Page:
Ethics and conscience said no way!

Do we have to start this up again? The text above reads in part:

I pledge to uphold my professional principles and the right to privacy. I will continue to provide services to all who request them; I will refuse to verify immigration status. ... I will support others who refuse to cooperate and I will urge others to do the same.

The Immigrant Rights Action Pledge (IRAP) was a response to the passage by California voters of Proposition 187 in 1994. That measure, never put into effect because of a series of legal challenges, would have required educators, doctors and social service workers deny help to undocumented persons. That's right: the people who work with them were supposed to rat on kids, sick patients, and desperate people.

IRAP wasn't the only or perhaps even a very important part of the broad push back inspired by that recent episode of xenophobia, but it mobilized an important source of resistance: people whose professional code of ethics mandated that they resist discrimination and criminalization of the innocent. The consciences of service workers were outraged. Thousands signed on to say a loud "no." They supported immigrants, advocates, and the attorneys who eventually squashed that measure. Along with religious people whose faith traditions locate holiness in welcoming the stranger, these professionals are the most likely source of citizen resistance to current anti-immigrant efforts.

HR 4437, passed by the House last fall, included a provision that makes it a crime for anyone to assist undocumented immigrants to "come or remain" in the United States. The bill makes 'soliciting, aiding, abetting, counseling, commanding and procuring' undocumented workers an aggravated felony, according to a recent Pacific News service article. Any number of humanitarian organizations that try to meet the needs of poor people and low-wage workers could find their work has been turned into an offense.

Migra Matters has a good discussion of the bill. The law has yet to clear the Senate and some of the most horrible provisions may be stripped out. But some kind of immigration "reform" that creates additional obstacles to migrants hoping to become members of our communities with full legal protections is almost certain to be passed this year.

Meanwhile, people trying to save lives along the Mexican border already find themselves at legal risk. Two aid workers with No More Deaths; No Mas Muertes, Shanti Sellz and Daniel Strauss, face felony charges of transporting "illegal aliens" for the crime of medically evacuating 3 people in critical condition from the 105-degree Arizona desert in July 2005. Amnesty International, religious leaders, the local AFL-CIO, and the antional NAACP have all come out in support of the accused. Recently former Arizona Supreme Court Justice Stanley Feldman joined the defense team. No trial date seems to have been set.

Facing rising U.S. xenophobia, teachers, medical workers and social service providers should be badgering their professional organizations to take a lead against what amount to outlawing their professional ethical obligations. Panicked attacks on immigrants have been a staple of U.S. history; repeatedly, people of goodwill (abetted by the labor needs of employers) have overcome the fears of exclusionists. Can we do so once again in the 21st century?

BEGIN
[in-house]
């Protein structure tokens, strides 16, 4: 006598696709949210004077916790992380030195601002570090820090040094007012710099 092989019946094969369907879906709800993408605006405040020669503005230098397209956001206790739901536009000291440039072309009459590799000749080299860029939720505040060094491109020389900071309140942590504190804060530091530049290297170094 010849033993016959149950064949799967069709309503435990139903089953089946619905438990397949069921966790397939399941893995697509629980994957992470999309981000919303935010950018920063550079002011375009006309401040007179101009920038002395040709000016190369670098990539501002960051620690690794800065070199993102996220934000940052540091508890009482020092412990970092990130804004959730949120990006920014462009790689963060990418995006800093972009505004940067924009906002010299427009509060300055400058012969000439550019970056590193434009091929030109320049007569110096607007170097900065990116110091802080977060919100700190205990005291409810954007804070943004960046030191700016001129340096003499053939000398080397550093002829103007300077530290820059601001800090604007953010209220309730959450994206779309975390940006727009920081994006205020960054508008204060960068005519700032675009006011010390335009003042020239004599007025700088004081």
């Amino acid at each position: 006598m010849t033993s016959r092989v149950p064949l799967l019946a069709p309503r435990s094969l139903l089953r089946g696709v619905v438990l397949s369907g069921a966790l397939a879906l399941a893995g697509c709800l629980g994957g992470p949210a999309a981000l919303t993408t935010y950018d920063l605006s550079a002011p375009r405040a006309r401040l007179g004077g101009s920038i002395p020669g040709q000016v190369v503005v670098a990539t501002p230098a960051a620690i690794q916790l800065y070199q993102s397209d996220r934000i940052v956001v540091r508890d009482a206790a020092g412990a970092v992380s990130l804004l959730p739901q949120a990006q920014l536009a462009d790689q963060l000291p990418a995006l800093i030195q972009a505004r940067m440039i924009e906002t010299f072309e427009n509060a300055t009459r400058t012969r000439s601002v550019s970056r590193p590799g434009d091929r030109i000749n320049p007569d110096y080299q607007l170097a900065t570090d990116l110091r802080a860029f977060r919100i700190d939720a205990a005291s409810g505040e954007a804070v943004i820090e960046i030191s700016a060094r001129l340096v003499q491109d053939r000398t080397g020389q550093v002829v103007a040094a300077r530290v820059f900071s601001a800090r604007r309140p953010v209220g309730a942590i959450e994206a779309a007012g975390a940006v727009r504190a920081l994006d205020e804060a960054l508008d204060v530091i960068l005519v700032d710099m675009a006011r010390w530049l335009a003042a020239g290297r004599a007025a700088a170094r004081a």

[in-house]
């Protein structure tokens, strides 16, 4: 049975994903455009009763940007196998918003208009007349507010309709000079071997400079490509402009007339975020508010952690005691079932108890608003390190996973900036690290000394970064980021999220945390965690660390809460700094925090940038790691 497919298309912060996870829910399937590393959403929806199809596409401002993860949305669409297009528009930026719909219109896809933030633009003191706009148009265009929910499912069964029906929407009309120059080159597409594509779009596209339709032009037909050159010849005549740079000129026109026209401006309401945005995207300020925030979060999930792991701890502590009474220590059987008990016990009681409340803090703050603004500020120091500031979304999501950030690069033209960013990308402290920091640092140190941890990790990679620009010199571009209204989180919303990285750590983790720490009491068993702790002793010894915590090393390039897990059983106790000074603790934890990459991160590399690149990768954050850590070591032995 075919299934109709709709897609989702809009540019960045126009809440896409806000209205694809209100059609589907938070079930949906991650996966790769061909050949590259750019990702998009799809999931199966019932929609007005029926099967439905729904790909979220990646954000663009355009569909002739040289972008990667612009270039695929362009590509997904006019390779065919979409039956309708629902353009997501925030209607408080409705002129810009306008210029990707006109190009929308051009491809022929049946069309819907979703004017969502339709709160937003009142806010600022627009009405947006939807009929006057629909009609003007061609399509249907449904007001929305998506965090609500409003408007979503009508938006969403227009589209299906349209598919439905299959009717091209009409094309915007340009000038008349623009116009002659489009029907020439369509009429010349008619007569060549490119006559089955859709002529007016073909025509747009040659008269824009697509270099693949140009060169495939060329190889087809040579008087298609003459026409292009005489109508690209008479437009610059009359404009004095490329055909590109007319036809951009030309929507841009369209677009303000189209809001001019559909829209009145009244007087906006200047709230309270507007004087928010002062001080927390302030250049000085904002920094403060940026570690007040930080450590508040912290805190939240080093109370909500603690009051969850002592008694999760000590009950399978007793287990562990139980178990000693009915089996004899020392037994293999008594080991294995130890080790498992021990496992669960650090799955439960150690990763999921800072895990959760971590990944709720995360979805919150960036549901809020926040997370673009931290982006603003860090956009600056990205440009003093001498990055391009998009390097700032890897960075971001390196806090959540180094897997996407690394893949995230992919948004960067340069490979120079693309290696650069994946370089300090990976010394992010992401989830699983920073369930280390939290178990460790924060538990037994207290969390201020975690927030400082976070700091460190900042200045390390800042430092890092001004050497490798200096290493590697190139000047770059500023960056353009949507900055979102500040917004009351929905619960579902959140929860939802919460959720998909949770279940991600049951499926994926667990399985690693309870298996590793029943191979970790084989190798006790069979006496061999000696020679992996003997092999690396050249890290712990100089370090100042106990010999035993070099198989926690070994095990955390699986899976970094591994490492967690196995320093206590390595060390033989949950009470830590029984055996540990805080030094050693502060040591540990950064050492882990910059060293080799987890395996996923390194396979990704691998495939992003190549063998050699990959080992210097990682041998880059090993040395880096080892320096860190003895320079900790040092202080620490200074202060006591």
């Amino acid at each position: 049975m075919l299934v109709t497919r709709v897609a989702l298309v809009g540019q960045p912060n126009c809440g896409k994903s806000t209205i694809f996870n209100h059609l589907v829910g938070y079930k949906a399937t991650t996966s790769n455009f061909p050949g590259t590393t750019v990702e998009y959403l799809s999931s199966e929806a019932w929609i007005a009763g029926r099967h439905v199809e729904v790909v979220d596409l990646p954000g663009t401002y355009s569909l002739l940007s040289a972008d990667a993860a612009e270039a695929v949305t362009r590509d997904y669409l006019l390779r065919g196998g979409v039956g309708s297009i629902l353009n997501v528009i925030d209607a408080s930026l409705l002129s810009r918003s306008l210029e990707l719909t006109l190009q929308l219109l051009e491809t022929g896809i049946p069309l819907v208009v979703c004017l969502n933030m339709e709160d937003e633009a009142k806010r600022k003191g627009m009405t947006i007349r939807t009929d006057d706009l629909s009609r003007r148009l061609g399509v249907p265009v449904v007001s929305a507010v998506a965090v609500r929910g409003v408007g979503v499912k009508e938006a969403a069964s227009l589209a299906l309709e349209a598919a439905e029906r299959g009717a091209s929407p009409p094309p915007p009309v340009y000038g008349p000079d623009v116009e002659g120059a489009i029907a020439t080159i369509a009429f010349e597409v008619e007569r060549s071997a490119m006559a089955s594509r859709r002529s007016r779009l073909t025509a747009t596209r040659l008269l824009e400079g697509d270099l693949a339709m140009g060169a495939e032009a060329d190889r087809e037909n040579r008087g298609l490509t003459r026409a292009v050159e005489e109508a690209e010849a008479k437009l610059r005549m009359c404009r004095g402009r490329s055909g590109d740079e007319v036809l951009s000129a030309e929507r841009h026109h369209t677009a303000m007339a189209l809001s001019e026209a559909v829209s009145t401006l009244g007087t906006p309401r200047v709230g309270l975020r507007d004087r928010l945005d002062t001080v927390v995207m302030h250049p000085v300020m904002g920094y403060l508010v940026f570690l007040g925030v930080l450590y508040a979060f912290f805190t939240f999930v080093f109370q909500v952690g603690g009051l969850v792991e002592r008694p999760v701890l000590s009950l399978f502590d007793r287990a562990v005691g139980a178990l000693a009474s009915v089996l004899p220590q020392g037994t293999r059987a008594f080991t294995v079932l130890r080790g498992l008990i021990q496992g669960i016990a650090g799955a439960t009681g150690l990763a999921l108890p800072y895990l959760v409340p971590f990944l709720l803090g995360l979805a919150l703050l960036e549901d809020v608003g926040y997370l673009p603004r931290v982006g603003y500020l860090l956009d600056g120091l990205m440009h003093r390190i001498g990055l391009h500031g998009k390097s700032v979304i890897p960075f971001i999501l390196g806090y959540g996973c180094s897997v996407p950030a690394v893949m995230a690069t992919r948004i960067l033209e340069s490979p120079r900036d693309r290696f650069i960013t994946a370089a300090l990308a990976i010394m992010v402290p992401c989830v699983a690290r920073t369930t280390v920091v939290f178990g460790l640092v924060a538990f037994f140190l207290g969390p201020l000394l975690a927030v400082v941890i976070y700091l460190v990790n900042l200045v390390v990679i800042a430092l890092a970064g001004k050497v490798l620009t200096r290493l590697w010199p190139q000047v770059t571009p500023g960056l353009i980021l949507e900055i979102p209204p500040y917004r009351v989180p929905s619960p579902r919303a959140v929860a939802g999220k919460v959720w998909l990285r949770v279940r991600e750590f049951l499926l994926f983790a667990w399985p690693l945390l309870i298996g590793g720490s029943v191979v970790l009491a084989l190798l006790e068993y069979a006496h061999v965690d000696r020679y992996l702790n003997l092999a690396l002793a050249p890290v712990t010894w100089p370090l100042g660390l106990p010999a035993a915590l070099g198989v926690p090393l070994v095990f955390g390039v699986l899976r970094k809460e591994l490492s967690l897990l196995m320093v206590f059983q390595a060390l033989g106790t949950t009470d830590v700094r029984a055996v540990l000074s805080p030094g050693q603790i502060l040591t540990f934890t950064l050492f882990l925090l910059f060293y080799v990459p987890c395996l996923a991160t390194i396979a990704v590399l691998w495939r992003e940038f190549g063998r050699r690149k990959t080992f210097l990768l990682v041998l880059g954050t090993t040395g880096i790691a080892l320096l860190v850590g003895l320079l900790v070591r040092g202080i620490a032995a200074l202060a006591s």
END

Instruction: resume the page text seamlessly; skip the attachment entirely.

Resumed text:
Sunday, February 12, 2006

Torture is a moral issue

The National Religious Campaign against Torture writes:

Torture violates the basic dignity of the human person that all religions hold dear. It degrades everyone involved --policy-makers, perpetrators and victims. ...

The President's signing statement, which he issued when he signed the McCain Amendment into law, implies that the President does not believe he is bound by the amendment in his role as commander in chief. ...

Furthermore, in a troubling development, for the first time in our nation's history, legislation has now been signed into law that effectively permits evidence obtained by torture to be used in a court of law. The military tribunals that are trying some terrorist suspects are now expressly permitted to consider information obtained under coercive interrogation techniques, including degrading and inhumane techniques and torture. ...

Nothing less is at stake in the torture abuse crisis than the soul of our nation. What does it signify if torture is condemned in word but allowed in deed?

Follow the link and join up now.

Saturday, February 11, 2006

Pill pushers will have to try harder

This couldn't be happening to a nicer group of folks: An Los Angeles Times story about increased seizures of prescription drug parcels sent from Canada to U.S. seniors hides its most interesting aspect at the very end.

Yes, it looks like the Feds are trying to prop up enrollment in their preposterous Medicare drug scam by harassing those who could get cheaper drugs by importing them.

And yes, apparently Canadian shippers view replacing seized shipments for free as a necessary cost of keeping their U.S. market.

And yes, big U.S. drug companies want to suppress any competition to their overpriced products.

But most fascinatingly, globalization is working to blunt pharmaceutical companies' ability to get their way by using the U.S. government:

Canadian pharmacies, which are able to purchase brand-name drugs at low wholesale prices negotiated with the purchasing power of the Canadian government, already had been adapting to increasing political and market pressure.